Food systems, too, need to be shored up before they are drastically impaired. One way is by addressing the impact of extreme weather on agriculture. Through the Gates Foundation and Norway’s development funding, we are intensifying our efforts to improve soil health, ensure access to the right fertilizers, and develop and distribute climate-resilient seeds.

With energy, the challenge is mainly with supply. Norway has been working to maximize natural gas output, reducing reliance on Russia. The longer-term solution for EU is to turbocharge the production of green energy, like ocean wind. The opportunities are vast. By 2050, nine countries in the region, including Norway, plan to install enough North Sea wind power to power Europe’s 200 million homes.

In Norway and through Breakthrough Energy, we invest in improving the technologies needed for the green energy transformation, including clean hydrogen, long duration energy storage, green manufacturing, transmission solutions, and much more. This transformation will require financing from governments, but that isn’t enough. Here too there is an urgent need to mobilize the private sector and make the most of catalytic public-private partnerships. Organizations like the Global Energy Alliance for People and Planet can support the roll-out of new energy solutions in countries including India, Nigeria, South Africa, and Indonesia.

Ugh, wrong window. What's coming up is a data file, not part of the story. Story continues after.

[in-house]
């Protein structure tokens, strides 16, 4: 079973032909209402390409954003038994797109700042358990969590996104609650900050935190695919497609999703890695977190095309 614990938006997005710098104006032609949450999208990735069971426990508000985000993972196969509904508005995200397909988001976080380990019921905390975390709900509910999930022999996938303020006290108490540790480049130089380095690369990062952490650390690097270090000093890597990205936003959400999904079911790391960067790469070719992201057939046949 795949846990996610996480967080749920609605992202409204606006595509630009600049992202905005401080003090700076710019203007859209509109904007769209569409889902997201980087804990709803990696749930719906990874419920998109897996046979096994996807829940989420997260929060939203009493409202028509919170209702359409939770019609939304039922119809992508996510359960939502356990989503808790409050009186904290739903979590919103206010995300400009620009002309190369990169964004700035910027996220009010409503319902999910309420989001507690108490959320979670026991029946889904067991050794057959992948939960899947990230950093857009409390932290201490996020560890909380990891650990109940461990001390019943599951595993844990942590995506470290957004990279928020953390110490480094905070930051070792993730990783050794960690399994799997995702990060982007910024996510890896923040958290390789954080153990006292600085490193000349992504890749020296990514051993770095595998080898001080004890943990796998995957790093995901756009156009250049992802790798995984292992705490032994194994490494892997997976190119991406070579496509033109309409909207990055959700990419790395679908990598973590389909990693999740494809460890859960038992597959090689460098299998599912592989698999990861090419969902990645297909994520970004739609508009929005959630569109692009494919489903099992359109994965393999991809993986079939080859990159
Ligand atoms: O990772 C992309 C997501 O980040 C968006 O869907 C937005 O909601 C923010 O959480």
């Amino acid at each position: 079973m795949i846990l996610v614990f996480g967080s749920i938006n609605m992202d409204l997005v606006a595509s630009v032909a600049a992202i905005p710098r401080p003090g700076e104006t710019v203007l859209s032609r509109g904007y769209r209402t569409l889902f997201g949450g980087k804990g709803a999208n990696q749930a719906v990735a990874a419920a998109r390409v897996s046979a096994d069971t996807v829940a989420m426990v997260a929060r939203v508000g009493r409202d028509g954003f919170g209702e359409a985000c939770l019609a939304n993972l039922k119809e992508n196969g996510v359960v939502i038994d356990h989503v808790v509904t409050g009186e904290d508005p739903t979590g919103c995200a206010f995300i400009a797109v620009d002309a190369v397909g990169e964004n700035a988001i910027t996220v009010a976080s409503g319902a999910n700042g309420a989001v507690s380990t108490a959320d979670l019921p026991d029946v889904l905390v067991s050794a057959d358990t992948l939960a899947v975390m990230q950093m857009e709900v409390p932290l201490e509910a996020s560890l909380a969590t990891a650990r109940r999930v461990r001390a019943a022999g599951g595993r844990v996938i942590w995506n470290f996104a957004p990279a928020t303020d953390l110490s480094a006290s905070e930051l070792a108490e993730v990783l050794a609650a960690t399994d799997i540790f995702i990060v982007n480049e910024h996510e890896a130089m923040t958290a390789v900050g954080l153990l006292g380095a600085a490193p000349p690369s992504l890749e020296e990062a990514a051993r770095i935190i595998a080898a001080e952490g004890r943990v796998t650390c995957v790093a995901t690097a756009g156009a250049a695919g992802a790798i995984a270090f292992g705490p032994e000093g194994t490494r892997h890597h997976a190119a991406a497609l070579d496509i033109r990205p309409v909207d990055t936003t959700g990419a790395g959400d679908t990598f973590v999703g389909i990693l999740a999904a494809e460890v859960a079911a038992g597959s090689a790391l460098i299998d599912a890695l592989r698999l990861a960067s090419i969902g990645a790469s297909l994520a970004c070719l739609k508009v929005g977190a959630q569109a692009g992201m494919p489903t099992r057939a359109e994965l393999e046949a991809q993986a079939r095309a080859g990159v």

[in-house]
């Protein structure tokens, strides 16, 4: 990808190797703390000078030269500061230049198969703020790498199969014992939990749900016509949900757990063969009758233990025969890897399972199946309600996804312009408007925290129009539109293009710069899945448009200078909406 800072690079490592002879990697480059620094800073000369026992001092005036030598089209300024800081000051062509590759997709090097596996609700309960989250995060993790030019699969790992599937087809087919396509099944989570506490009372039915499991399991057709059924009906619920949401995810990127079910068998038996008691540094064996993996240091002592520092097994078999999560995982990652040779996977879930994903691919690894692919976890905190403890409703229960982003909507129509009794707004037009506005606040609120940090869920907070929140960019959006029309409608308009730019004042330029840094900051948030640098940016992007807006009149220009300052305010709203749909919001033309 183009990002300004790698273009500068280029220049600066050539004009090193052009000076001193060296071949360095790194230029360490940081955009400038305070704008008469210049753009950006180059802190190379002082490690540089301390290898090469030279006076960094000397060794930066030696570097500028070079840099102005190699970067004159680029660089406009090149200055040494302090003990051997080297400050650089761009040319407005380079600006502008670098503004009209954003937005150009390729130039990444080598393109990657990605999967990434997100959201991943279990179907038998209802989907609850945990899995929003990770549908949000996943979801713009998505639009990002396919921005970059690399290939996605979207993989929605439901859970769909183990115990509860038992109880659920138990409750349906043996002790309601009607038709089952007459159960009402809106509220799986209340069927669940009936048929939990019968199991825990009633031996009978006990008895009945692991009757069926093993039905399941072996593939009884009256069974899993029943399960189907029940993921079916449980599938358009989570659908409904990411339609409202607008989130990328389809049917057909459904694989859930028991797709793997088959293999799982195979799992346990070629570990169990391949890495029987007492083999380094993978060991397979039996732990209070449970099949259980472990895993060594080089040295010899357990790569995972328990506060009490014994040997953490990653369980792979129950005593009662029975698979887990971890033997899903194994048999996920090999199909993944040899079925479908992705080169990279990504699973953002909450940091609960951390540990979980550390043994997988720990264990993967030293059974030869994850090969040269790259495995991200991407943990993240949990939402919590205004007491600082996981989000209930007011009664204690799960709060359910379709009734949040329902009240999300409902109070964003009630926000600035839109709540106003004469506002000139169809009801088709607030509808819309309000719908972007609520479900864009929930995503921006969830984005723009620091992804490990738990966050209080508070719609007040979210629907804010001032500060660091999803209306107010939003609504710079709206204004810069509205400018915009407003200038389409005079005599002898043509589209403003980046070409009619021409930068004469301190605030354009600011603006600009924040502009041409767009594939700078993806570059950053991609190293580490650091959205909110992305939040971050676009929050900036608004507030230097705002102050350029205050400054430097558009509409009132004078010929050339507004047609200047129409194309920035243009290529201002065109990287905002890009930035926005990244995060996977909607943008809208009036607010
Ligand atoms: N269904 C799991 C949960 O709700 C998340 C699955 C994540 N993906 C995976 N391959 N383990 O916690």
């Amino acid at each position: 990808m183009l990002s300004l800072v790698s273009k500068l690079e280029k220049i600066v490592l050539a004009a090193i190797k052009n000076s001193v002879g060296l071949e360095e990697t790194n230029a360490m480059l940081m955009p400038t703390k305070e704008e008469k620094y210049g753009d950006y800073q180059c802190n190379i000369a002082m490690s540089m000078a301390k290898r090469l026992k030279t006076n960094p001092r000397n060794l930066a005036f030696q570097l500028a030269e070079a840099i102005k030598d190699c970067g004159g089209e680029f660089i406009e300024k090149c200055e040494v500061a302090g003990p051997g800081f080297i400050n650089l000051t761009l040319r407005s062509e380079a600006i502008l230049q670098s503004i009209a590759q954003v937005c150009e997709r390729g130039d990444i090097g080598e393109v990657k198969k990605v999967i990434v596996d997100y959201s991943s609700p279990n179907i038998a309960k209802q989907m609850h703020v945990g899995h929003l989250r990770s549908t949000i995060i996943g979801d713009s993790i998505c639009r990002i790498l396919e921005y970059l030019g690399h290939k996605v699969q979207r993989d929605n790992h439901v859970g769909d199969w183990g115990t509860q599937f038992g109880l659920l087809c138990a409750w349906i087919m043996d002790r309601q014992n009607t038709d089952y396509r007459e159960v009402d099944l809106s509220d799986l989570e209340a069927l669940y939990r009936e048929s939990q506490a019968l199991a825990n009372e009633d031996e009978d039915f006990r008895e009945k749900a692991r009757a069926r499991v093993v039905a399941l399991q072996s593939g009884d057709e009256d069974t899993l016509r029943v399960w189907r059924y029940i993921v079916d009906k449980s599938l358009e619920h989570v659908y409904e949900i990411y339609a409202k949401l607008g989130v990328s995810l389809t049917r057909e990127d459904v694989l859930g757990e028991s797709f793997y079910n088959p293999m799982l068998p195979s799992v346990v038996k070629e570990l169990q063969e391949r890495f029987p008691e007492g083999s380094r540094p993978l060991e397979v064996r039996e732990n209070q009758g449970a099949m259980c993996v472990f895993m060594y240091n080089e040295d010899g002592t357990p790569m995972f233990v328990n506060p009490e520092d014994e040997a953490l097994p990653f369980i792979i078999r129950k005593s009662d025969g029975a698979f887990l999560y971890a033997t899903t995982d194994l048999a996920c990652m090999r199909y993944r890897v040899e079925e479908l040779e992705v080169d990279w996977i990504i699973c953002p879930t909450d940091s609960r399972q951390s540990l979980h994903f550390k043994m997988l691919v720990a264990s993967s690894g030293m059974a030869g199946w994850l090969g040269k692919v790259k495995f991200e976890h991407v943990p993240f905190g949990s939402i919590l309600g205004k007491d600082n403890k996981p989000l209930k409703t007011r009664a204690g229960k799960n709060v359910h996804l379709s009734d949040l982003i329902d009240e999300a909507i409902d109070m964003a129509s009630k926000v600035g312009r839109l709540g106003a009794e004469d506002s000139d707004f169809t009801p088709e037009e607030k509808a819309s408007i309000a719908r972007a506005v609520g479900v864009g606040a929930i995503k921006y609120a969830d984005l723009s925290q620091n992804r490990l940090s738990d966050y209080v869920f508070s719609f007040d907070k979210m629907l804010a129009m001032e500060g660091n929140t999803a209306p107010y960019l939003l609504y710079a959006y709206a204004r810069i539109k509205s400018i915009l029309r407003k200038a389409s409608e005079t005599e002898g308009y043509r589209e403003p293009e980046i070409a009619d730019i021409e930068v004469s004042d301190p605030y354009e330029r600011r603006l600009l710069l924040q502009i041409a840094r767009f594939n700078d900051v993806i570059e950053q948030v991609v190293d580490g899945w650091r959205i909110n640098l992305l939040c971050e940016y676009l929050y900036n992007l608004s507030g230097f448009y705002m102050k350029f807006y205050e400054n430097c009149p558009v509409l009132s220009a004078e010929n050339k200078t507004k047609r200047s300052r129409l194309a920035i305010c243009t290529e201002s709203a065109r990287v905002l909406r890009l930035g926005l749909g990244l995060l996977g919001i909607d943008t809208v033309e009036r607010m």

Climate technology is on the brink of making a huge difference. We are also seeing breakthrough moments for artificial intelligence and the life sciences. In some cases, these fields are overlapping to produce extremely promising technologies, like handheld ultrasound systems that can automatically check the health of any fetus anywhere, or AI programs that can speed up the breeding of new climate-tolerant seeds.

With well-targeted investments to drive and scale innovation, we could see a dramatic improvement in energy, food, and health security. We need stronger and more effective partnerships; we need to work at far greater scale; and we need to move much, much faster.

Bill Gates is co-chair of the Bill & Melinda Gates Foundation and the founder of Breakthrough Energy. Jonas Gahr Støre is the prime minister of Norway.